Ace2 Memory Concerns

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This page is primarily written by Tekkub, the author of Warmup. He knows what he's talking about :P


As more and more mods are converted to Ace2, more people are complaining about load-time stats reported from Warmup. This page will aim to clear up any confusion about the embed design and describe all your options an how to run Ace2 addons.

So you've installed a bunch of Ace2 mods. You load into WoW and open up Warmup. Lo and behold it says these mods take up a lot more space then they used to, something is seriously wrong!

Well, no, nothing is wrong. Here's why:

In the "classic" design libraries were maintained only as separate addons. This had it's pros and cons...

Pros:

  • Library loads only once, before any addon that needs it
  • Memory is only consumed by this single instance
  • Disabling the library would disable all addons dependent upon it

Cons:

  • Users had to maintain the library, they needed to update it if an addon needed a newer version
  • Addons were helpless against out of date libraries, the best they could do is check the version and whine at the user to update
  • Some users think all libraries are bad and that dependencies should be avoided like the plague (Note: They are wrong)
  • Users uninstall addons but don't know if they can remove the libraries

These cons got in the way, so the new embed design was created and much rejoicing was had!

Embeds allowed the Addon writer to take charge of maintaining the libraries packaged with his addon. Users no longer had to worry about the library, some might not even know it's there... Embedding also allows libraries to self-update, meaning if a user installs a newer addon that uses a certain library, all other addons that use it would get the new improved version as well. Naturally library authors have to take special consideration to never break old mods that use the library. Another big advantage is that different versions of libraries can co-exist, so if one mod uses v1.0 and another uses v2.0, both can run at the same time.

But this design bring up a few issues. Simply put, every mod that has an embed must load the embed into memory, check it's version against the ones already loaded, and either update or discard the version it loaded. This means that warmup's stats are going to go up. Now the confusion lies in the fact that many users take Warmup's numbers to be absolute stats on an addon. This is wrong and here is why...


Lets say we have three addons (X, Y, and Z) that use a library (L)

L's memory use at load is 10 KiB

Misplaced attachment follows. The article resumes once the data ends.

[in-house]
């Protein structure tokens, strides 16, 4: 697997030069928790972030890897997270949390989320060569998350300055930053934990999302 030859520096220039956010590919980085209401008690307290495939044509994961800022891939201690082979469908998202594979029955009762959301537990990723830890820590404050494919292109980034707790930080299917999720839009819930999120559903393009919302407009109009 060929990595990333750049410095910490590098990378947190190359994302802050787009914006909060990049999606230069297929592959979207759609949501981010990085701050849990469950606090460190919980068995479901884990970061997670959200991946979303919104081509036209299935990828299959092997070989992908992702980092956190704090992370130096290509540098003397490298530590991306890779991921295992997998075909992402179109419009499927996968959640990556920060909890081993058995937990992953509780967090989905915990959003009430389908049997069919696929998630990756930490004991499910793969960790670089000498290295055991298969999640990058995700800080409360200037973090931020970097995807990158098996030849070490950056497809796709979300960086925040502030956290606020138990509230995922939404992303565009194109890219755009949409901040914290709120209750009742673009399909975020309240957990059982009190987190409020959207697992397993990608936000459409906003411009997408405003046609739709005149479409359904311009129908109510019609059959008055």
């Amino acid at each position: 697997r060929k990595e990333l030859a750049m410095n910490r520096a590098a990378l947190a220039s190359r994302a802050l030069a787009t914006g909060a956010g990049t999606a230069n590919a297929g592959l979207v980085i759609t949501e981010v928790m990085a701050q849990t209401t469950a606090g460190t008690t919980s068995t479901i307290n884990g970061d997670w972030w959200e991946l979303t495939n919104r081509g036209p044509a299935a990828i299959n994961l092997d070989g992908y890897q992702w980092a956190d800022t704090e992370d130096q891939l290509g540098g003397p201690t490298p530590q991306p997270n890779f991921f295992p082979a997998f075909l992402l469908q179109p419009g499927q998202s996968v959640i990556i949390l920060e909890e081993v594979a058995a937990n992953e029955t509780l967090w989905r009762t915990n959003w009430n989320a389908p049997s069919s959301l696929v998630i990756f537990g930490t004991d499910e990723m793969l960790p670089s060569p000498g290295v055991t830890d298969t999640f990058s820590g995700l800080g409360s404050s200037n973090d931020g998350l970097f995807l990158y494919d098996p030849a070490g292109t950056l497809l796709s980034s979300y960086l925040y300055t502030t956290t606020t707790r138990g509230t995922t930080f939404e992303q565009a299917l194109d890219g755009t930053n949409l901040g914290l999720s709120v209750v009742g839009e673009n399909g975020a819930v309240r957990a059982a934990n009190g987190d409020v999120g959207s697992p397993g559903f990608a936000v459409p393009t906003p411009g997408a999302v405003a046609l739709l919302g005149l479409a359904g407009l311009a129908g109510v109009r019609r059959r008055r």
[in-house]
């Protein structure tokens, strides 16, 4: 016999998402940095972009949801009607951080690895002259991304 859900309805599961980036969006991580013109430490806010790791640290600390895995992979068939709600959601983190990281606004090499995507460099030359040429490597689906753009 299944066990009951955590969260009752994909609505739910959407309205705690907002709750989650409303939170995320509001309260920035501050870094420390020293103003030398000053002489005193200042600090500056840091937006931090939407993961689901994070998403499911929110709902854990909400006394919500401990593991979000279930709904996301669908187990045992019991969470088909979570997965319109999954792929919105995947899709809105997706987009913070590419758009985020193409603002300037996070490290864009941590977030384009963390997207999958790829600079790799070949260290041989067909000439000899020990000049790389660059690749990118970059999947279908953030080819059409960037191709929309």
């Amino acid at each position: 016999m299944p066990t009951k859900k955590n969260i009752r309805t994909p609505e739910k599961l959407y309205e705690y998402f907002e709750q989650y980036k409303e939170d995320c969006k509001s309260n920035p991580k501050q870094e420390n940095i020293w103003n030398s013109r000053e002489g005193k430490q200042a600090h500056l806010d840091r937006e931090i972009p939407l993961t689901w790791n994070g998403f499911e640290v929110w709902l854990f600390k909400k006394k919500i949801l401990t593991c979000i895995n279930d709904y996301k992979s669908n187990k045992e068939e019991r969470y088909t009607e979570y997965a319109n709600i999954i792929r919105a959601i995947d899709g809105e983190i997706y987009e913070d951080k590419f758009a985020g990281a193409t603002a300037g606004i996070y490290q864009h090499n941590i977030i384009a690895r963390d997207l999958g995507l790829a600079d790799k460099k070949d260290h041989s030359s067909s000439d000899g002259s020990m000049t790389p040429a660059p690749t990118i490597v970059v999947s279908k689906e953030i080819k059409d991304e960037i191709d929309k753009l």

X, Y, and Z each use 20 KiB

In the "classic" library design, each mod and the library would load separately. Warmup would report back

10, 20, 20, 20 (70 total)

In the new embed design the library would be loaded with each addon that uses it, so warmup would report back

30, 30, 30 (90 total)

Suddenly my memory use has gone up 20 KiB! Not true, for the library was loaded 3 times, but 2 versions were thrown out and only one was kept. On the next garbage collection cycle that extra 20 KiB will be reclaimed.


So to summarize:

  • The extra memory Warmup reports is incorrect
  • That extra memory is reclaimed at the next garbage collect cycle
  • Only ONE copy of the library will remain in memory
  • Warmup can only give a (very) rough idea of how much memory a mod uses. It does not speak gospel truth at all
  • You, the user, get mods that easily implement impressive functionality, without having to worry about dependencies with no great sacrifice of resources

Un-embedding

Now for the user that has a handful of mods with embeds, this isn't a big deal... but what about users that have a bunch of embed-using addons? That added garbage churn can slow down load times, unfortunately. Now it might sound like some weird digression, but the solution is simple... go back to the classic dependencies. You heard me right! Embeds are designed so that a standalone version of the library can be made easily, and every library writer should still provide a standalone version. Addons using the libraries need to include an optional dependency on this standalone version so that it is loaded before the addon.

If both standalone versions and OptDeps are provided, you can remove the libraries from the mod and simply update the standalone library as you always did before. This puts the work back in the user's hands, but it a completely optional step and only needed if the user wishes to lower their Warmup stats or speed up their SVN updates. As an added bonus, mods with embedded versions of the libraries won't break this method, so if one slips through the cracks the user won't get brutally boned.